Creating a Kentucky Will is an important step in planning the distribution of your estate (assets including real and personal property) following your death. Kentucky wills allow for any children, your spouse, other family members, and pets to be provided for after your death. LegalZoom works with the testator (or the person making the will), to create valid Kentucky wills and to assign a person (called the executor in most states) to administer a Kentucky last will and testament after the death of the testator.
Basic Requirements for a Kentucky Last Will and Testament:
Age: The testator must be at least 18 years of age
Capacity: The testator must be of sound (capable of reasoning and making decisions) mind.
Signature: A Kentucky Last Will and Testament must be signed by the testator, or by another person under the testator's direction and presence.
Witnesses: If the Kentucky Last Will and Testament is not written entirely by the testator, then two or more witnesses must sign the will in the presence of the testator and of each other, and witness the signing of the will by the testator or the testator's acknowledgement of the will.
Writing: A willmust be in writing to be valid.
Beneficiaries: A willmay make a disposition of property to any person.
Other types of recognized wills:
Holographic Wills: A handwritten will is recognized under Kentucky laws. However, the laws are particular with handwritten will requirements to deem it valid.
Distribution of Property:
A will is a legal document created by you to determine how your property, known as your estate, is distributed after your death. Your estate consists of assets and property including bank accounts, homes, land, furniture, automobiles, and securities (stocks and bonds). In general, Kentucky laws allow you to dispose of your property as you wish.
Other Purposes of Wills:
Our Kentucky wills form may be used to designate a guardian for any minor children.
Our Kentucky wills form may also be used to name an executor (also called a personal representative or administrator) to handle a testator's property and affairs from the time of death until the estate is settled.
In addition, you may pass on property to a charity.
Notable exceptions to the ability to distribute property:
Property owned in joint tenancy with a right of survivorship automatically passes onto the surviving owner.
A beneficiary in a life insurance policy may not be changed through a will.
Providing for Pets
Kentucky law currently does not have specific statutes pertaining to providing care for pets. However, the testator may specify a beneficiary as the new owner of a pet using Legalzoom's Kentucky wills form.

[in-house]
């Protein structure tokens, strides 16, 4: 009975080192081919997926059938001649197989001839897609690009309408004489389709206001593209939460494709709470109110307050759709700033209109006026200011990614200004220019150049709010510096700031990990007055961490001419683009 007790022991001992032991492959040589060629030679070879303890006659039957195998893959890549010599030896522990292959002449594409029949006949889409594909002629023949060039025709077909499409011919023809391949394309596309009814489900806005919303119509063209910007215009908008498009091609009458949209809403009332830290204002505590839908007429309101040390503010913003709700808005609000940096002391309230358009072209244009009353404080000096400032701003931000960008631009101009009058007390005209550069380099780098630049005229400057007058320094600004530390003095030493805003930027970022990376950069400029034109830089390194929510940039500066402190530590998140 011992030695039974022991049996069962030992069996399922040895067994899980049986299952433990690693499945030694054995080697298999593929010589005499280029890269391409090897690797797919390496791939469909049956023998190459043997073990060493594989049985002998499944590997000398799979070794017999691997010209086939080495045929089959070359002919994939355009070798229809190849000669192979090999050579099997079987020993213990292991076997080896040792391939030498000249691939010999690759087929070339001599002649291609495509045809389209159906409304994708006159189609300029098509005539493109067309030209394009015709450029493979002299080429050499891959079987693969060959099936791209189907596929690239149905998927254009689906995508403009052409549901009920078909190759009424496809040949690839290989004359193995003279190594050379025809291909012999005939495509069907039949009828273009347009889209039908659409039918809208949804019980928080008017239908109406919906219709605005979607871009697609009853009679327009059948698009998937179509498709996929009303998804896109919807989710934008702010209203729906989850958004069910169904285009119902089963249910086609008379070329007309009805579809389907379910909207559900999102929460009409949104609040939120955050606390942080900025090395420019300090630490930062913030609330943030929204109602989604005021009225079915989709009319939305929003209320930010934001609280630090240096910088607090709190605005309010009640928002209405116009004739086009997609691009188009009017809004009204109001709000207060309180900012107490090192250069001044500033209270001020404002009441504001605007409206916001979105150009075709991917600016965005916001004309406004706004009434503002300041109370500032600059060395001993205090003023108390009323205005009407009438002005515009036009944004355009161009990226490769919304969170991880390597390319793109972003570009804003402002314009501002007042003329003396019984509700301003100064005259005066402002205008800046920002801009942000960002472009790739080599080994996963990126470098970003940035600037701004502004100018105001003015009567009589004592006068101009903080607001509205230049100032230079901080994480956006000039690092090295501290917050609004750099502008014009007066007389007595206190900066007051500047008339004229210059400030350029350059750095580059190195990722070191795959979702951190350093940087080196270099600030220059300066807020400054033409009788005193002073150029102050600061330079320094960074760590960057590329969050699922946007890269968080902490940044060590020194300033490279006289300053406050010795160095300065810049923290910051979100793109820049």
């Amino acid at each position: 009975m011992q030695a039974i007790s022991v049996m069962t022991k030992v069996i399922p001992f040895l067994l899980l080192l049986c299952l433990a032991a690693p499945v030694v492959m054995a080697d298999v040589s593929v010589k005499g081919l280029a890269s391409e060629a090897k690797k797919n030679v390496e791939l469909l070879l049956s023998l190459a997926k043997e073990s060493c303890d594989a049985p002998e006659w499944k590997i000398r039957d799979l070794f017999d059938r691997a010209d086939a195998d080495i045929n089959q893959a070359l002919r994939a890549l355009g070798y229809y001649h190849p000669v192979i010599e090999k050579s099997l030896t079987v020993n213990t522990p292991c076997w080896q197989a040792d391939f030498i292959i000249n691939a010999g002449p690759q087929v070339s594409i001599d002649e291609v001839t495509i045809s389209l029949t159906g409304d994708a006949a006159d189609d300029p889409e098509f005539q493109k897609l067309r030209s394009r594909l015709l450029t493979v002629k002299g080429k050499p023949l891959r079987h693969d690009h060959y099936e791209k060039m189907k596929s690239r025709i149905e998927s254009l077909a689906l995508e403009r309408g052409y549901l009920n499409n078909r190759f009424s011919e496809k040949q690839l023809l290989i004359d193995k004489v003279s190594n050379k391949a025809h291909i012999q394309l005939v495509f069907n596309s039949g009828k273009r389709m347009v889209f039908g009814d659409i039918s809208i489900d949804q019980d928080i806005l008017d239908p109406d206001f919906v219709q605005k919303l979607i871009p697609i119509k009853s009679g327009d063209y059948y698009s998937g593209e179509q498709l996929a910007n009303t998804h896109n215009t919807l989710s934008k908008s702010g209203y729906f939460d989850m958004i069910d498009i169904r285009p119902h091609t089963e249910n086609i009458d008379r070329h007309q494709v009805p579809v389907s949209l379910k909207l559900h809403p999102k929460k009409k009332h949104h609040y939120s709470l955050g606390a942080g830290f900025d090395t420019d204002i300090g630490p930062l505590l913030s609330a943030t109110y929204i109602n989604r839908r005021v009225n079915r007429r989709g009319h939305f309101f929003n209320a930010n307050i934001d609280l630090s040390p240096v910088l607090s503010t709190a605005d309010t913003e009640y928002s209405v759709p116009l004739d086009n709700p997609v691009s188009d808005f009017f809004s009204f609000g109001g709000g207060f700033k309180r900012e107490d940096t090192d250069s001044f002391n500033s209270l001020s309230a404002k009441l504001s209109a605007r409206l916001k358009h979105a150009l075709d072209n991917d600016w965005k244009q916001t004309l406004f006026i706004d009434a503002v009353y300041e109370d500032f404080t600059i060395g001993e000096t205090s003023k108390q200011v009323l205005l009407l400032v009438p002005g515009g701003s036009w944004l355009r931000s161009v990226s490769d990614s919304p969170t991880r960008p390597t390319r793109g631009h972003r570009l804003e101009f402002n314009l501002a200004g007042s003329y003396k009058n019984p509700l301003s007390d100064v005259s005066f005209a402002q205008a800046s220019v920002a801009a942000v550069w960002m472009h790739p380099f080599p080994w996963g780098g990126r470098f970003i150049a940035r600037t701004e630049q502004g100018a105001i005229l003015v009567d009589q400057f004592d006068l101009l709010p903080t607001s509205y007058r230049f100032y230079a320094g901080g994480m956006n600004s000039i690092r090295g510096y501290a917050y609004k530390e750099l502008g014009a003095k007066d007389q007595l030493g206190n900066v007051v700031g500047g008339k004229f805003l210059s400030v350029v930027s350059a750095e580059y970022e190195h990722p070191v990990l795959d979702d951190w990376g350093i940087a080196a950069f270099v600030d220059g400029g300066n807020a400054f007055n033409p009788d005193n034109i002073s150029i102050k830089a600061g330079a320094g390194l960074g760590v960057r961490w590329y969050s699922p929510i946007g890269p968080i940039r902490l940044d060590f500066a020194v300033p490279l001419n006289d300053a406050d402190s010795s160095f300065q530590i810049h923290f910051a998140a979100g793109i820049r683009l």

Changing and Revoking
Changing a will
A Kentucky Will and Testamentmay be changed whenever the testator desires.
A will can be changed through a codicil, which is a document stating additions or changes to the original will. Codicils must be executed in accordance with Kentucky laws.
Revoking a Will
A Kentucky Will and Testamentmay be revoked using the following methods:
(1) By a subsequent will or codicil.
(2) By some writing declaring an intention to revoke the will or codicil and created in accordance to Kentucky laws regarding wills.
(3) By the person who made the will, or some person in his presence and by his
direction, cutting, tearing, burning, obliterating, canceling, or destroying the will or
codicil, or the signature, with the intent to revoke.
Probate and Estate Taxes
After the testator has died, probate procedures prove the validity of the Kentucky last will, pay off debts and taxes of the estate, appoint a personal representative to administrate the Kentucky last will, and distribute property as designated in the Kentucky last will. A petition is filed in the county court where the testator died to begin the probate proceedings.
Kentucky laws impose both inheritance and estate taxes. The inheritance tax is class based and dependent on the person who receives property from the will. In general, if there are no Federal estate taxes that are due, then no Kentucky estate taxes are owed.
It is extremely important to make a Kentucky will if you want to control the distribution of your estate. If you die without a valid will, you are said to have died "intestate" and your property will be distributed according to strict Kentucky laws.
For example, if you die leaving a spouse and no children, then your spouse receives the entire estate. If you leave children and no spouse, then the children receive the entire estate.
If you make a Kentucky will, your valid will prevents the laws of intestacy from deciding the distribution of your estate.